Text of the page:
By now, even the most ardent Liverpool loyalist must have realised the awful truth.
Luis Suarez, in spite of the extraordinary loyalty that the supporters showed him, is prepared to do whatever it takes to leave the club.
This, of course, is no surprise at all to everyone else.
After all, Suarez took his first European club, FC Groningen, to court in an effort to force a move to Ajax.
He piled pressure on Ajax to force a move to Liverpool.
Now, with a declining Liverpool failing to even qualify for the Europa League, he's going to force a move elsewhere.
Everything would be easier if Suarez was honest enough to come out and say, "I've loved my time at Liverpool, but I believe I should be winning trophies and I can't do that here".
If Suarez had said that, or words to that effect, most Liverpool fans would solemnly agree, pat him on the back and let him leave.
He's a Champions League-standard player.
But Suarez can't say that because he would miss out on what we must laughably refer to as "loyalty bonuses".
Instead, Suarez told the world that he was very upset by the media in England and how they had treated him.
It wasn't Liverpool he wanted to leave, it was the English journalists.
Boy, is he in for a surprise when he finds out that London is in... England.
Now, we have the game of poker.
Suarez wants to move, but cannot say it.
Liverpool want a good price, but have admitted it.
Arsenal want Suarez, but not at an extortionate price.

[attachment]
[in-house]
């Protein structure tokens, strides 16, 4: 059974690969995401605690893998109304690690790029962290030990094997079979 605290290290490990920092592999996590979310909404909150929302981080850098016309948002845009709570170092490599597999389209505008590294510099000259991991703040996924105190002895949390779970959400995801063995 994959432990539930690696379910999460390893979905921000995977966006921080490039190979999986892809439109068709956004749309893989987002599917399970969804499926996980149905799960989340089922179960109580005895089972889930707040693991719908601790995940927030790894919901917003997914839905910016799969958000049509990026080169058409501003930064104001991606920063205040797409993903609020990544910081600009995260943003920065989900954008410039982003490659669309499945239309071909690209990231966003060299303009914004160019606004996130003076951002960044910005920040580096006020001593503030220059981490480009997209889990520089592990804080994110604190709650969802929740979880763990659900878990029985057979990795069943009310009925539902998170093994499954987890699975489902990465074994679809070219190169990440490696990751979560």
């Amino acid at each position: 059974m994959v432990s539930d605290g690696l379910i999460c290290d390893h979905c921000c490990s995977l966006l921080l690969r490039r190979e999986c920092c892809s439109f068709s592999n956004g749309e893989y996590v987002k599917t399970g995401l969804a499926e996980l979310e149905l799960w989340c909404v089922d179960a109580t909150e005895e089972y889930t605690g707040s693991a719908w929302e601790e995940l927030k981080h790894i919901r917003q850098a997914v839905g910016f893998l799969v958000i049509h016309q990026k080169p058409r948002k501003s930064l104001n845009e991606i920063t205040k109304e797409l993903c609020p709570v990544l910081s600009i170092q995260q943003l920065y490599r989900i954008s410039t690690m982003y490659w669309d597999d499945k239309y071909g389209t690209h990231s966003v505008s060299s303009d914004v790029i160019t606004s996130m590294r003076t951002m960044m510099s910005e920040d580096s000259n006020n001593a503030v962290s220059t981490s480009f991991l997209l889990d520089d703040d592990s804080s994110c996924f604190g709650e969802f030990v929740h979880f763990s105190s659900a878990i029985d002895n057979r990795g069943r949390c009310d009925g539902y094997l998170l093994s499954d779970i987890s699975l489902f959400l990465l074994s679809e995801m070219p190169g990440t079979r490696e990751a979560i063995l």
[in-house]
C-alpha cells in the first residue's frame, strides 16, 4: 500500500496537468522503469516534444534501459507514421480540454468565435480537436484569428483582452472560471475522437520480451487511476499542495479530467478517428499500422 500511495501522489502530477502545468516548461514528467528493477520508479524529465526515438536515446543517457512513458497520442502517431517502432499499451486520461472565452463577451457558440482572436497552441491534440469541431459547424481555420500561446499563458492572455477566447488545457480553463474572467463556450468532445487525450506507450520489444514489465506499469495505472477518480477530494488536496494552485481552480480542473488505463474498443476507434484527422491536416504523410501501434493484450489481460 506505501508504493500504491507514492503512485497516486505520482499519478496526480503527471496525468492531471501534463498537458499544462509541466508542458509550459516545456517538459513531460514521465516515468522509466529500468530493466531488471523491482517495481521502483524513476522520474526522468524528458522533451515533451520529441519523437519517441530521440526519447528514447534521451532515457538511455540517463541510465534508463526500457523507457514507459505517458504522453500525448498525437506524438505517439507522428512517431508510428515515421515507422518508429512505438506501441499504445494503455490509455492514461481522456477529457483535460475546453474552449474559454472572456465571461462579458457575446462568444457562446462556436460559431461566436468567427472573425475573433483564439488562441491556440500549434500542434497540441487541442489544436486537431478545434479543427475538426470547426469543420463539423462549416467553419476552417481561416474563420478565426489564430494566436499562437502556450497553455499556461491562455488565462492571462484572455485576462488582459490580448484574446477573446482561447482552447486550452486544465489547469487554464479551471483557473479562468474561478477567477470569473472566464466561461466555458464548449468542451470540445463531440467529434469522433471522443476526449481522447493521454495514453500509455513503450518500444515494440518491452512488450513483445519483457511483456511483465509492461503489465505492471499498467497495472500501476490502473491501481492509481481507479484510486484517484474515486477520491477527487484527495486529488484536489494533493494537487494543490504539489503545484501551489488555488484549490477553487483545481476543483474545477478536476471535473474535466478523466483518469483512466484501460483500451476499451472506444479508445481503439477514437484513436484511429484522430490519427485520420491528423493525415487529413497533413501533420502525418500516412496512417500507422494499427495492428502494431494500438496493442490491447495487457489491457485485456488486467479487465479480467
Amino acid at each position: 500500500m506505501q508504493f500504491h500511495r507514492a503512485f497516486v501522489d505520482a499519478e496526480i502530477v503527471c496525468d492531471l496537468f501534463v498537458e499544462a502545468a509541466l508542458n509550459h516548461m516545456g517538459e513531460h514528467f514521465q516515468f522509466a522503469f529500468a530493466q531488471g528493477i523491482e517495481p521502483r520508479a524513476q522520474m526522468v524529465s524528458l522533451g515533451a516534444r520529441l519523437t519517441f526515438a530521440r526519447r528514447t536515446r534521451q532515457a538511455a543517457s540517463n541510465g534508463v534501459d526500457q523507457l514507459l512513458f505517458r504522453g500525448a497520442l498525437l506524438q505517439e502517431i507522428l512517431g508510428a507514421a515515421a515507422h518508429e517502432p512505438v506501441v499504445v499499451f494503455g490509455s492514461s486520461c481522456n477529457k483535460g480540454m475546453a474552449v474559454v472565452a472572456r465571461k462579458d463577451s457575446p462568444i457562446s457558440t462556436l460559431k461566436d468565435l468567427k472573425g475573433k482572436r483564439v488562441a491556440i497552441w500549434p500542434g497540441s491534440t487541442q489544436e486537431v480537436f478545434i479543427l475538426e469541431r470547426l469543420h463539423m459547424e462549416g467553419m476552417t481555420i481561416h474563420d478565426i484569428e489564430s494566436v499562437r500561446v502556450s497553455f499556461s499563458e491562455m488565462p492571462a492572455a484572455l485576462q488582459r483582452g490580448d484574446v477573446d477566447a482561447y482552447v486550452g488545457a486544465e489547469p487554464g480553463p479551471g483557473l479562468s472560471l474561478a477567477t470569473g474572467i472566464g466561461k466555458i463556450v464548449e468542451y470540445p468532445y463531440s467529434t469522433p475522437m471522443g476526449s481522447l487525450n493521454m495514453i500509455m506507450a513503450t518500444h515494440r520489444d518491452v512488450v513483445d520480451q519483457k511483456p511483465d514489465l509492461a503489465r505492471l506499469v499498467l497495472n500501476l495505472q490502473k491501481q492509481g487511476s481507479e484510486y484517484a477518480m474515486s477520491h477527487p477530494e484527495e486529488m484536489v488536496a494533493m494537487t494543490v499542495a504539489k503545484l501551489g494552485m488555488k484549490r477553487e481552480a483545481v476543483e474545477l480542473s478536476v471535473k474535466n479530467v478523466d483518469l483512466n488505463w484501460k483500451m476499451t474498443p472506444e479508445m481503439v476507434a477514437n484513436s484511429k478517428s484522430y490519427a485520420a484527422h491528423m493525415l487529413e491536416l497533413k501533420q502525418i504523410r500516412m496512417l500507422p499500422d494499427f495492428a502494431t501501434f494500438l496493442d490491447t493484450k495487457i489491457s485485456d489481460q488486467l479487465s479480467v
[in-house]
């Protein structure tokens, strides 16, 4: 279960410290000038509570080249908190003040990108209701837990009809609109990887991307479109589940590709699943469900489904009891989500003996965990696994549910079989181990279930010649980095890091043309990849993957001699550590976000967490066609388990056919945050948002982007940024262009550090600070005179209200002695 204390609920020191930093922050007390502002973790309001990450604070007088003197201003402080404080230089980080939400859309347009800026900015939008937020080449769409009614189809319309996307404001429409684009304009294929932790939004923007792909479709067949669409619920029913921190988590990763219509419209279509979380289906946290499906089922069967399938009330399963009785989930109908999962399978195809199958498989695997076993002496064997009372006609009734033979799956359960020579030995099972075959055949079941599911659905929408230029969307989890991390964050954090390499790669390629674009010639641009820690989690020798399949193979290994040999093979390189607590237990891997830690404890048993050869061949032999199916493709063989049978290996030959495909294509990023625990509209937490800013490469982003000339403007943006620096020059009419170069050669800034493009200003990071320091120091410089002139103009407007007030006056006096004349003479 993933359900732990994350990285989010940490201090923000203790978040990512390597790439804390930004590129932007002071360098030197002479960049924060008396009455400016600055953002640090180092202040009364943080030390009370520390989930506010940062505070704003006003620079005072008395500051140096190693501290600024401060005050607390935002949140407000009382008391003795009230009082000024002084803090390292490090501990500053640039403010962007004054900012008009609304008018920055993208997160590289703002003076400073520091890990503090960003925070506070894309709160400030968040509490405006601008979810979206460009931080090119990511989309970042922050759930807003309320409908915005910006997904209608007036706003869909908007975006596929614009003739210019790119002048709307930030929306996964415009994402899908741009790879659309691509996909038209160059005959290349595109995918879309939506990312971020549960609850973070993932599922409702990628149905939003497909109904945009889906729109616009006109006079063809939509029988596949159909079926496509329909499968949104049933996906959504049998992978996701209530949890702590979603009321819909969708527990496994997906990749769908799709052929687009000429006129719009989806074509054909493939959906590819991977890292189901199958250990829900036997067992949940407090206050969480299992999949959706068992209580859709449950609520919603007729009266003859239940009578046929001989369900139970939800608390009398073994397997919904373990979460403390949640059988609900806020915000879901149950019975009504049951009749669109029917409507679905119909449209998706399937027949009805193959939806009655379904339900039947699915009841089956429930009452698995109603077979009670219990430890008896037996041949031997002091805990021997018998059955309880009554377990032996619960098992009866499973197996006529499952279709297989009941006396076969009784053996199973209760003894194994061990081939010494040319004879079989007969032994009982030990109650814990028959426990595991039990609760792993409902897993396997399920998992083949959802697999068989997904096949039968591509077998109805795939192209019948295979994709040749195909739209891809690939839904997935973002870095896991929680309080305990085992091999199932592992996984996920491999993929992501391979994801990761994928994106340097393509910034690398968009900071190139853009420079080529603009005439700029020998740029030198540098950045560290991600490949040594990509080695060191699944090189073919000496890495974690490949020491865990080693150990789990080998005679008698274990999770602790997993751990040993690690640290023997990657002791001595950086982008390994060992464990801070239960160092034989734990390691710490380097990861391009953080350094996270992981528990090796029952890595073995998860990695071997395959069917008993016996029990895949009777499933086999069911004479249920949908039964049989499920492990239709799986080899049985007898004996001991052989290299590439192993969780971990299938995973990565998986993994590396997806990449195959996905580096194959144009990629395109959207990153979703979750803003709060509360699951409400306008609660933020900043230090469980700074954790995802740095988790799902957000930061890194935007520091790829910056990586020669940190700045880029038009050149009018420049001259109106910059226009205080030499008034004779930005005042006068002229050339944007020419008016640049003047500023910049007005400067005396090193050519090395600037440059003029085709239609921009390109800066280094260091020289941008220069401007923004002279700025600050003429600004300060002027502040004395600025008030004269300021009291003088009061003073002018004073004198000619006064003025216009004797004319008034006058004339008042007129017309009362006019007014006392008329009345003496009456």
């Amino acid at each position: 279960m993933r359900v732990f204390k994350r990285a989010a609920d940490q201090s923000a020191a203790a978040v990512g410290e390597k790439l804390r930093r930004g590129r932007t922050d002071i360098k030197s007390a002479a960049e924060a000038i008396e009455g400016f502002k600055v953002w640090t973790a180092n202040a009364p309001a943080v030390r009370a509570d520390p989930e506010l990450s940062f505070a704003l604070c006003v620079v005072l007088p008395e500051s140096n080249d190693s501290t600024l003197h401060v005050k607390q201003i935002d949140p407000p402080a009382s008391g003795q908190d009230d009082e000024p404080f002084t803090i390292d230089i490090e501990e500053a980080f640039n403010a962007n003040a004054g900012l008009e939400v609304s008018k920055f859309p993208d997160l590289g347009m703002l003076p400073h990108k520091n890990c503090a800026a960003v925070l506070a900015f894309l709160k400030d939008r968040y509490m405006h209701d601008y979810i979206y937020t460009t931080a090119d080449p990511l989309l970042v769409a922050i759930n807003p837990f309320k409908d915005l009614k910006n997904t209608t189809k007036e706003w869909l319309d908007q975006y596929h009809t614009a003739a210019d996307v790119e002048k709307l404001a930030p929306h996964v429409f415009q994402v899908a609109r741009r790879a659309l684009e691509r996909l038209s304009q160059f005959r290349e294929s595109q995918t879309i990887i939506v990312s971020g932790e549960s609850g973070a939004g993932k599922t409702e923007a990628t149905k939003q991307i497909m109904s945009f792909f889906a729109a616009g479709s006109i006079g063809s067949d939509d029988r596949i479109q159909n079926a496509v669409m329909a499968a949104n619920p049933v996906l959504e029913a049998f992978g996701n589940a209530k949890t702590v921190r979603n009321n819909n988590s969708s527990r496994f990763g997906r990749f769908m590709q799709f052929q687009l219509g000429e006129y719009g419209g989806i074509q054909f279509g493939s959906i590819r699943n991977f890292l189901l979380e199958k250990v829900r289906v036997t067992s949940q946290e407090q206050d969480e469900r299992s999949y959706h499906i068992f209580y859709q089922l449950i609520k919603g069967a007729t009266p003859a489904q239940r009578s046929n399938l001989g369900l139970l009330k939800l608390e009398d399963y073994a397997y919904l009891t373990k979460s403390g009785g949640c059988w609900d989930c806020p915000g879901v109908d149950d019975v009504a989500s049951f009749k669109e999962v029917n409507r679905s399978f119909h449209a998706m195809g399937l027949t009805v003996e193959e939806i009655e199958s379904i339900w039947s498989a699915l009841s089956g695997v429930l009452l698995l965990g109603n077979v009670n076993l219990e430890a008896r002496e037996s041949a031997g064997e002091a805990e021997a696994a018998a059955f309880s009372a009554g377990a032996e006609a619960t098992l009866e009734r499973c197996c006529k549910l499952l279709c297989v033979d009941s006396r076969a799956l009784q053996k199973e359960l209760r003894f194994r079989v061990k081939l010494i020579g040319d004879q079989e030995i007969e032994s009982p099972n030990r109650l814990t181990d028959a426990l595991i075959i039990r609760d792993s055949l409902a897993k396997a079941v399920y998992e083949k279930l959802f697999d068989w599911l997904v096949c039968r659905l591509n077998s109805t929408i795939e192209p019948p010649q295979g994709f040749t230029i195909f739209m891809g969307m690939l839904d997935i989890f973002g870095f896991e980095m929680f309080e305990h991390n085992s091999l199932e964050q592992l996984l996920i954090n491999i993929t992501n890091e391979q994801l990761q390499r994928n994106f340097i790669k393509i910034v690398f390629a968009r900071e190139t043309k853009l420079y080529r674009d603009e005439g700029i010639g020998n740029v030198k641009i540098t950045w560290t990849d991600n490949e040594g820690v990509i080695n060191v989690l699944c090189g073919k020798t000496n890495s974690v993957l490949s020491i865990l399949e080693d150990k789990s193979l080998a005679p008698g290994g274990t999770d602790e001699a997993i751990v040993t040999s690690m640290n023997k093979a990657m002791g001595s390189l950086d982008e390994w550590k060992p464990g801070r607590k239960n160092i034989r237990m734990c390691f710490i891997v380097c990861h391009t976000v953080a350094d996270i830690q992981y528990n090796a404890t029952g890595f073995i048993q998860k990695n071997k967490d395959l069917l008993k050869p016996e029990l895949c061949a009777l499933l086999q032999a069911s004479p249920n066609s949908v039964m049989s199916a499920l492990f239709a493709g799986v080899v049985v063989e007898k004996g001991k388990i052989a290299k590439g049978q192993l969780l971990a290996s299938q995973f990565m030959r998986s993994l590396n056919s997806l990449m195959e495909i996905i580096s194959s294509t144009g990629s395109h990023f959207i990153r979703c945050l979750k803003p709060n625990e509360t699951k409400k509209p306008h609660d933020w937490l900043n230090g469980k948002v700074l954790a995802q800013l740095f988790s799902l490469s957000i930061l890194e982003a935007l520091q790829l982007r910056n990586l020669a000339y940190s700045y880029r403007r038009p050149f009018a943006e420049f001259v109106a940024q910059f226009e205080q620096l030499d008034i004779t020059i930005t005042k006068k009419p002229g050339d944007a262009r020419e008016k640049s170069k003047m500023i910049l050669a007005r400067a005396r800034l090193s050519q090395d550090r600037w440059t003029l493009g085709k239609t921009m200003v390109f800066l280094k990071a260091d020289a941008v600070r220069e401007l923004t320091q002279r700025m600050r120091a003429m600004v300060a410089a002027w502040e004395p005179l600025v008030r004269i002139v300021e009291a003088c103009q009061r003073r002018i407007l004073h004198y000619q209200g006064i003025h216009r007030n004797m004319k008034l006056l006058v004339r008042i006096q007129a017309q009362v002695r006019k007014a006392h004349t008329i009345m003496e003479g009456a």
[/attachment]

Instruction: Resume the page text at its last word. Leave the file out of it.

In the background, Real Madrid stand and wonder if they should sit down for the next hand.
There is a temptation with Suarez to shout, "WE TOLD YOU SO!" at Liverpool, to ask them why they ever believed that he, of all people, would be different.
It should probably be resisted.
Like Arsenal supporters last year, they are coming to terms with the fact that in football, your heroes will always let you down.
At the height of the race row with Patrice Evra, many of those Liverpool supporters backed Suarez beyond the realms of credibility, sacrificing the good name of the club to make their point.
When Suarez chose not to shake hands with Evra several months later, some distributed grainy pictures of the incident to try and prove that it was the Frenchman who had caused the trouble.
When Suarez bit Branislav Ivanovic like an extra from World War Z, there were Liverpool fans who claimed it was a lot of fuss about nothing as their hero's teeth hadn't even broken Ivanovic's skin.
If Suarez walked into a cattery and gunned down a family of kittens, there would be Liverpool fans who would insist that the kittens fired first.
This is not a phenomenon exclusive to Liverpool.
We all know very well that, if Javier Hernandez and Glen Johnson were to be involved in an identical race row, the standpoints of Liverpool and Manchester United's supporters would reverse in an instant.
We know that many football fans up and down the country have always changed their views to suit their loyalties.
But nowhere has this expediency been as sustained as it has at Liverpool.
You can tell them that their club have survived the loss of better players, and better men, than Suarez. They lost Kevin Keegan to Hamburg, and continued to win European Cups.
They lost Ian Rush to Juventus and spent the money assembling one of the best club sides of the era.
They lost Fernando Torres to Chelsea and finished a place higher in the table.
Suarez will leave, the money will be spent and life will move on.
Liverpool will still be there long after Suarez retires.
But, right now, no Liverpool fan will want to hear that.
They will know only that their trust and their faith have been betrayed.
And it will take a long time for them to recover.
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